Which reminds me, you should definitely spend time studying grammar and things like that, but spend as much time as you can communicating with friends in French. I would  even argue that really using the language is at least as important as studying grammar, if not more so.

 

And the best part is, it’s never been easier to find a French speaker to practice with. 

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There are plenty of sites where you can meet French speakers like meetup.com and couchsurfing.com.
Even Facebook has groups for people who want to learn French.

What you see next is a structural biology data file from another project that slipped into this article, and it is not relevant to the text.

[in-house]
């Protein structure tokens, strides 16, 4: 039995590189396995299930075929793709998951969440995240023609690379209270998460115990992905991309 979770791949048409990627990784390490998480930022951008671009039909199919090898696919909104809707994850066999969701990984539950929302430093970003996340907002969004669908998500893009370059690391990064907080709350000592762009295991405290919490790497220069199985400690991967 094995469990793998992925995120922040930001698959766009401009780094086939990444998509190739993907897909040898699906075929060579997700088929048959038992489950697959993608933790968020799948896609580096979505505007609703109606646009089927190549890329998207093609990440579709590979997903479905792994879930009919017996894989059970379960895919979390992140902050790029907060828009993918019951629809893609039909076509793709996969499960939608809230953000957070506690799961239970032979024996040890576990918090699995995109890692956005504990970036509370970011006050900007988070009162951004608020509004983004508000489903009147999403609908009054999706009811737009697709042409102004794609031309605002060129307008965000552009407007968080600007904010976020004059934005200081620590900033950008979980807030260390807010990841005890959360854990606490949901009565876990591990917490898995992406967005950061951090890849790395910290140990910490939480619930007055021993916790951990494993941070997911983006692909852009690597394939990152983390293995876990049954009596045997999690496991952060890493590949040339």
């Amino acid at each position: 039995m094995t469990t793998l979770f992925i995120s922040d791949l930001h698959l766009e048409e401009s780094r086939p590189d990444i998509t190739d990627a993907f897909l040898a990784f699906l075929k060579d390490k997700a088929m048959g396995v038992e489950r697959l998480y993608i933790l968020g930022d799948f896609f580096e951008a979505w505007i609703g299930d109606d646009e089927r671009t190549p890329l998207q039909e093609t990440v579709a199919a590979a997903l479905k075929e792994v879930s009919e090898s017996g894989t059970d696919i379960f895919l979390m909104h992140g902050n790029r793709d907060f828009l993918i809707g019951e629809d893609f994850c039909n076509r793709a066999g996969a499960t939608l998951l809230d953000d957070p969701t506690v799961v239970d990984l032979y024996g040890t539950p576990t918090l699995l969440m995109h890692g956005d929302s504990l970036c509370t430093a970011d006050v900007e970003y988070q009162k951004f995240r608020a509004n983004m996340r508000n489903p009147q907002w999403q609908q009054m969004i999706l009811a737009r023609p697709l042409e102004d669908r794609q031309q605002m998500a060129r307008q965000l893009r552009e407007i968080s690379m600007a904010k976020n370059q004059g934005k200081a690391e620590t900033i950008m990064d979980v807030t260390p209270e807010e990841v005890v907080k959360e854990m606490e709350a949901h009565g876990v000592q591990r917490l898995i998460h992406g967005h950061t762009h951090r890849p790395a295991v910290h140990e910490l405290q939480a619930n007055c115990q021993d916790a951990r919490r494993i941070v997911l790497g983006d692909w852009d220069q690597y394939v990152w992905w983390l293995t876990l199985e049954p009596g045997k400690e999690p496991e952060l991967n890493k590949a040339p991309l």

And it’s all free.

Of course, you just have to be creative and be willing to do whatever it takes. You have to want to speak French badly enough and be willing to put in the time and effort to learn this beautiful language.

 

We actually made a video explaining how you can find a French speaker to practice with on our youtube channel:

If you want to know more about my story and how learning French completely changed my life, check out my previous article:

 

As always, you’re more than welcome to ask us any questions you may have down in the comments below.

À bientôt! 

-Charlie